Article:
The Tagbanua
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The Tagbanua

The fishermen of Palawan

The fishermen of Palawan

The name Tagbanua means "people of the village." The Tagbanua inhabit the central portion of Palawan Island, both the eastern and the western coasts, which lies between Mindoro and Borneo. The higher concentration of population is in the more extensive lowlands to the east of the island's mountain range.


  • Region is Southern Asia

  • Climate here is Tropical

  • The challenge here is Casual

  • This trip has been rated 5 by other travelers



The Tagbanua practice slash-and-burn agriculture, growing dry maize, rice, millet, taro, sweet potato and cassava. Fishing is the second main economic activity.

They usually practice wild boar hunting armed with spears and accompanied by dogs. Buffalos are kept for transport and as a meat source while other Cattle and pigs are kept for ritual feasts. They raise chickens both for cockfighting and for their feathers, also used as fish baits.


Houses are raised on 1.5 m to 2-m piles and traditionally consist in one single room. They use bamboo, rattan and palm fronds for the floor, walls, and gabled roof. They may have a veranda and yard, and flowers are usually planted around the house to embellish it. Traditionally, houses used to be burned upon the death of an occupant. Some houses are built with light and transportable materials, this way they can carry the roofs and walls with them when they need to move.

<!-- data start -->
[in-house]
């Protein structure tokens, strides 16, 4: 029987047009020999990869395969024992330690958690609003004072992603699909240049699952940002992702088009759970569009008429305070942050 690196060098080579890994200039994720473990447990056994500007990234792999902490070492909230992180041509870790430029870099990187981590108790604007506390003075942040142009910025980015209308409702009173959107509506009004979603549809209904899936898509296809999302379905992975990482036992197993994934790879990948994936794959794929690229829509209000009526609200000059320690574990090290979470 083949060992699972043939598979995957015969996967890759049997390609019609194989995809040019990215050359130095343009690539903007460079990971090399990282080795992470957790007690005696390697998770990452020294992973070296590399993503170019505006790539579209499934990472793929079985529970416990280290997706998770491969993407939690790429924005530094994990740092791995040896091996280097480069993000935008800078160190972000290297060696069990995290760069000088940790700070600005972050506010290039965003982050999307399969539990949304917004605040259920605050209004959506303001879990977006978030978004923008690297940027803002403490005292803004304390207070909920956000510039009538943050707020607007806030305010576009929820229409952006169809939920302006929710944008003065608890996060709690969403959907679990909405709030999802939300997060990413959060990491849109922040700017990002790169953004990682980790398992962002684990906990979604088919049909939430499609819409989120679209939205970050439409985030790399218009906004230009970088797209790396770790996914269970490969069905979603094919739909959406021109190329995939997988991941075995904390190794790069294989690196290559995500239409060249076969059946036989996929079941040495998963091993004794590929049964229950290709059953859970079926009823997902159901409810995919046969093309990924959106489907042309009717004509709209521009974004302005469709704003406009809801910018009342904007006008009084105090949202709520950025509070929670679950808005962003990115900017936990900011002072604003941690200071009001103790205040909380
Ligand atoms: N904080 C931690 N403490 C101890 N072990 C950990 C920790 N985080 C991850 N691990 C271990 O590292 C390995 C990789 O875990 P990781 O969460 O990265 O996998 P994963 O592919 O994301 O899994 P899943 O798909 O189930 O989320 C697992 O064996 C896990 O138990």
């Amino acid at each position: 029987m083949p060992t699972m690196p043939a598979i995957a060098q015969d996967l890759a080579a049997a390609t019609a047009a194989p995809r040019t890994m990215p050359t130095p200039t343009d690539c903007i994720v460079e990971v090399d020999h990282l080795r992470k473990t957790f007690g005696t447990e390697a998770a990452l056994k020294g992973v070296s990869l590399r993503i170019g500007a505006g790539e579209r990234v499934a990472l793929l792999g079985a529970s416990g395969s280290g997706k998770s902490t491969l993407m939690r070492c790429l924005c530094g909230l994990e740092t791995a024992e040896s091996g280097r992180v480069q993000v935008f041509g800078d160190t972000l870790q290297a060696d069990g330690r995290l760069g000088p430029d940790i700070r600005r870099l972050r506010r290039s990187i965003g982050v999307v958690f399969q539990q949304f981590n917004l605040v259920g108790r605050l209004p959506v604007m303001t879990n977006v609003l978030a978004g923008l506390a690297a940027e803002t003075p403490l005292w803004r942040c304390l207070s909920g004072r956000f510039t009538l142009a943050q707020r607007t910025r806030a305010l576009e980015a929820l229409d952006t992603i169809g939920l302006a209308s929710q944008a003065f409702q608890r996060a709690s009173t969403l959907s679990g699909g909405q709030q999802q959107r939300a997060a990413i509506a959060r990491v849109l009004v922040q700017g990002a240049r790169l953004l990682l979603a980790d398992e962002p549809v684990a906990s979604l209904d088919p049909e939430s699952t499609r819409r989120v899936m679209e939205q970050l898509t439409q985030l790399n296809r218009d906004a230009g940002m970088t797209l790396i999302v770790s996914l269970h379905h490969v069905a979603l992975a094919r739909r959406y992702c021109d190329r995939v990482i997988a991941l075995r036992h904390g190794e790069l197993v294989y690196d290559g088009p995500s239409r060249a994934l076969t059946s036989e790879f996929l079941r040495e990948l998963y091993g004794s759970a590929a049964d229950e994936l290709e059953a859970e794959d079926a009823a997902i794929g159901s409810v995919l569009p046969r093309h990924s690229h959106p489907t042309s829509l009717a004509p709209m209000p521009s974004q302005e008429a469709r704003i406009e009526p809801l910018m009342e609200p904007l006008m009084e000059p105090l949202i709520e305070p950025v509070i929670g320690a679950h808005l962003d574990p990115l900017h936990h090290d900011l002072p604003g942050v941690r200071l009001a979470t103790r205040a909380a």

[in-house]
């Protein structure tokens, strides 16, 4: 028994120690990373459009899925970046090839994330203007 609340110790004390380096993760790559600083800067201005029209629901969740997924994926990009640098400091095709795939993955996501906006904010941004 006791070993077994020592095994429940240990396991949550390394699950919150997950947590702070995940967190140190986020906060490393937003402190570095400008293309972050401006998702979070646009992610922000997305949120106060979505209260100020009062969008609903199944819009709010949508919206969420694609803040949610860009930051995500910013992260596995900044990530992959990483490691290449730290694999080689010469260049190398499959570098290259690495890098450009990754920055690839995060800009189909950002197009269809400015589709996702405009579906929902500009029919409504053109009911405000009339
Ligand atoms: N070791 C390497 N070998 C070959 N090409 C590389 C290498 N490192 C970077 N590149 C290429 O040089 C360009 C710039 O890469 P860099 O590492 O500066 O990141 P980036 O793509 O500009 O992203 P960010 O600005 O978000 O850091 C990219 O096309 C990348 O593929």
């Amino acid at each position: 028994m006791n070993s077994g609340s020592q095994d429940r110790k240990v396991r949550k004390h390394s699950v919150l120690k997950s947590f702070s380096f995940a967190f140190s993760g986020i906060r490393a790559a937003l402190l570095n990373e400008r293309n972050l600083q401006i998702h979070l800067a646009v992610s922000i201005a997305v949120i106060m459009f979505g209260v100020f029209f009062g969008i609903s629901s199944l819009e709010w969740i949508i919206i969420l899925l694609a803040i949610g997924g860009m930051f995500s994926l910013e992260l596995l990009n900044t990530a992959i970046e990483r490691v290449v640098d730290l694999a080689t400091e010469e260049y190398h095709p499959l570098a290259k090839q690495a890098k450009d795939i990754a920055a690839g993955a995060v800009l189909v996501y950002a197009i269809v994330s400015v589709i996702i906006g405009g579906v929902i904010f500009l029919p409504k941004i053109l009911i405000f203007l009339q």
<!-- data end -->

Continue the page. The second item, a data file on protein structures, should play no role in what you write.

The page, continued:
Social Structure

Tagbanua society is composed of autonomous villages recognizing an ethnic leader, the Masikampu. Ginu'u are the community leaders that rule according to their extensive knowledge of customary law and on the possession of supernaturally powerful heirlooms. Villages are part of the national system of local administration. The traditional social order distinguishes between "high blood", "low blood" and, in the past, slaves were called Uripen.


They believe in ancestral spirits, and they prepare offers to give to historic rituals. Some of them are converted to Catholicism and Protestantism


A pregnant woman observes numerous behavioural and dietary taboos. Furthermore, several plants are kept in the house as protection against witches or evil spirits.

The Tagbanua are monogamous and typically marry early with arranged weddings.

Pasigem (riddles) and ugtulen (folk tales) serve not only as entertainment but also as essential lessons to teach children social norms and history.

Female hair is kept long and in a chignon. In the village, earrings and chains of pearls are worn by women, but only occasionally.

Traditional men's wear consists of fabric loincloths, while women wear colourful sarongs.


The Tagbanua on Palawan uses the pre-Hispanic alphabet once used by the Tagalogs and other Filipinos. Many Tagbanua also speak the languages of the neighbouring communities as well as the national language, the Tagalog/Pilipino.


Dancing to gong music is an integral part of celebrations.

The epic of Dumarakul (the hero's name) is sung after burial. Still, traditional songs (like daluwasa, sablay, bagreng) are today gradually disappearing.

The traditional costumes of the Tagbanwa were fashioned from the bark of trees, particularly the salugin one.


The Tagbanua have several traditional ceremonies and participate in celebrations of non-Tagbanua communities too.

Tarek Palawan Festival: is annually conducted during the third week of January by indigenous groups belonging to the Tagbanua tribe and the Batak tribe. The main attraction of this festival is ritual dances.
Further knowledge

Further knowledge

Palawan is a region with a high level of marine biodiversity. It is a UNESCO Biosphere Reserves, a global model for sustainable relations between man and the natural world.

Unfortunately and despite their millennial culture, the Jew's harp, drum (tambul), and bamboo flute (tipanu) are slowly disappearing as they are being replaced by the guitar.

Landscape of Corot


Tagbanua man
Palawan tourism office

Tagbanua Tribe of Coron Island
Community organisation

Traditional boat in Corot

Corot houses